AL's strategy of intimidation may no longer be working

BNP rally in Dhaka on December 10, 2022. PHOTO: RASHED SHUMON

Traffic is always a little light on Saturday mornings, with schools, universities and most offices being closed. Last Saturday morning, however, the empty streets had an ominous air. Strategic roads were cordoned off and the presence of police at numerous points was eerily similar to the days of political confrontation of the past.

People have been apprehensive of what would happen on December 10 ever since the BNP announced it would hold its rally in Dhaka on that day and indicated that it would be their biggest one so far. But the ruling party's aggressive suppression of opposition party members in all other rallies and pre-rallies (including the killing of a BNP activist by police firing on December 7), and BNP's apparent determination to carry on no matter what repercussions they face have led to the fear that Dhaka's rally will spawn unprecedented violence. By the time of writing this piece (4pm on December 10), no such fighting has been reported. 

Of course, all that could change in an instant. The police are ready to take action at the slightest provocation and the same goes for the Chhatra League, who have assembled at various points, including at their home turf – the Dhaka University campus. 

With two of its stalwarts, BNP secretary general Mirza Fakhrul Islam Alamgir and standing committee member Mirza Abbas, being sent to jail, the BNP has enough fodder to create a real ruckus. In fact, seven BNP members of parliament have announced their resignations from a parliament where they were "barred from speaking time and time again," according to BNP MP Rumeen Farhana (though this was clearly part of the party's strategy).

So far, whatever the ruling party has been doing is going in favour of the BNP. 

Indiscriminate arrests of hundreds of BNP members and supporters on the flimsiest or obviously false grounds, sending them to jail, attacking the rallies, deploying excessive police action on rally participants, engineering transport strikes wherever BNP rallies were due, and going through the mobile phones of people coming out on the streets before the Dhaka rally – these acts of unnecessary aggression have proved to be counterproductive to AL's goal of proving BNP to be a weak and unpopular political force. Instead, the ruling party has revealed its own weakness of taking too many extreme steps to crush its opponents.

AL's strategy towards the opposition may well have landed it into quicksand, something that it is finding increasingly difficult to come out of. The more repressive the means it adopts to neutralise the BNP, the more sympathy the BNP gains. 

In a scene where people are feeling helpless because of the punishingly high costs of living and the growing mistrust of law enforcing agencies as well as the legal system, blaming the government is inevitable. Not that the ruling party has not helped to create such resentment.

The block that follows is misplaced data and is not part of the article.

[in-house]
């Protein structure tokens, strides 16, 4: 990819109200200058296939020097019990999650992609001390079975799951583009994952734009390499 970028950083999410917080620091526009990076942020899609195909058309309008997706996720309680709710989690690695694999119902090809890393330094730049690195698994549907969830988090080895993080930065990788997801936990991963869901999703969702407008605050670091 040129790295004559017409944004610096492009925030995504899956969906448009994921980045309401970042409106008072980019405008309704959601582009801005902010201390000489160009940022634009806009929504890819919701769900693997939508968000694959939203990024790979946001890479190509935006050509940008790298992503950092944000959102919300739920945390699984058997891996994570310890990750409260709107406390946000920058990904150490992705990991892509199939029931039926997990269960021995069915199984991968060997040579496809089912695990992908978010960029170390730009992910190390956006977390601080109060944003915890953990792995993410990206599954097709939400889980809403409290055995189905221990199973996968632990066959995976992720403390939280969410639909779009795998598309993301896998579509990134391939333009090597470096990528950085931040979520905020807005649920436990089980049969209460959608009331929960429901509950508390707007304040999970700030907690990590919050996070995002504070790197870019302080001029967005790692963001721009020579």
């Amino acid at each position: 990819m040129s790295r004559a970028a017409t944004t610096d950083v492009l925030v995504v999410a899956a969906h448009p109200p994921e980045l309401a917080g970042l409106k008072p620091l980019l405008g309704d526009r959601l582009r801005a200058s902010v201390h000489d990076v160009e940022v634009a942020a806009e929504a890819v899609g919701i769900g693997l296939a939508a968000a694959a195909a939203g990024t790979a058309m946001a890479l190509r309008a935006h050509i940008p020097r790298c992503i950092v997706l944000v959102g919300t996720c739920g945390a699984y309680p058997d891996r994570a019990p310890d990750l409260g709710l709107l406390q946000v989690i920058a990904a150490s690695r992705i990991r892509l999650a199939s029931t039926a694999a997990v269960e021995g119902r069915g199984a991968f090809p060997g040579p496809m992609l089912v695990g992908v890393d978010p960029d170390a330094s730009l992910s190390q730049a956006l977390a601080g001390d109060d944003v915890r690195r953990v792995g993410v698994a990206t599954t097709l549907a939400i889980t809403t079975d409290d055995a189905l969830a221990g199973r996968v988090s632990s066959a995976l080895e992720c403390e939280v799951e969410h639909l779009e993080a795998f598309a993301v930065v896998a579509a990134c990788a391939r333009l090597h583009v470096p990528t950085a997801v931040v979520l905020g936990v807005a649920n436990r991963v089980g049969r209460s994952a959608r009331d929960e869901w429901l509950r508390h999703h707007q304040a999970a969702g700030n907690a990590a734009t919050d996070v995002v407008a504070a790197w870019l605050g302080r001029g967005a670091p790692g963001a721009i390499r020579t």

With stories of corruption in all the crucial sectors doing the rounds – in the banking sector, energy sector, education, health, law enforcement, pretty much everywhere one looks – people may find the BNP's rhetoric about such issues a little comforting. It may even make them forget the undemocratic regime of the military government of its founder, Ziaur Rahman, the corruption during the Khaleda Zia-headed BNP governments, the institutionalised corruption of Hawa Bhaban orchestrated by Tarique Rahman, the communal attacks after BNP's 2001 win and, worst of all, the horrific incidents of arson on the streets in 2014, conducted with the assistance of the Jamaat. 

Bangladeshis have a short memory, and the volume and consistency of catastrophe we face every day makes us focus on present miseries rather than on the ingloriousness of the past. Ordinary Bangladeshis are more concerned about what is happening to them now, especially regarding why they must suffer such financial hardship and such paralysing fear from the protectors of law and order when thousands of crores of taka are being looted by groups affiliated with the ruling party's elite and when the crimes of the politically connected are going on unabated.

The AL is therefore in an uncomfortable position of its own making. The year ahead looks uncertain, ominous, and difficult for the ordinary citizen as the economy is expected to continue to take hard hits and the politics of violence is expected to escalate around the national election. 

It is high time the AL abandoned its losing strategy of force, intimidation, and the politicisation of public institutions. While it focuses on bolstering the economy, it must stop the financial haemorrhaging of political cronies. 

By forgoing the strategy of violently suppressing its opponents and instead concentrating on supporting the public in every way possible during the ongoing financial crisis, the AL can show itself to be a mature political party that is confident enough to compete, and maybe even win, fair and square.      

Aasha Mehreen Amin is joint editor at The Daily Star.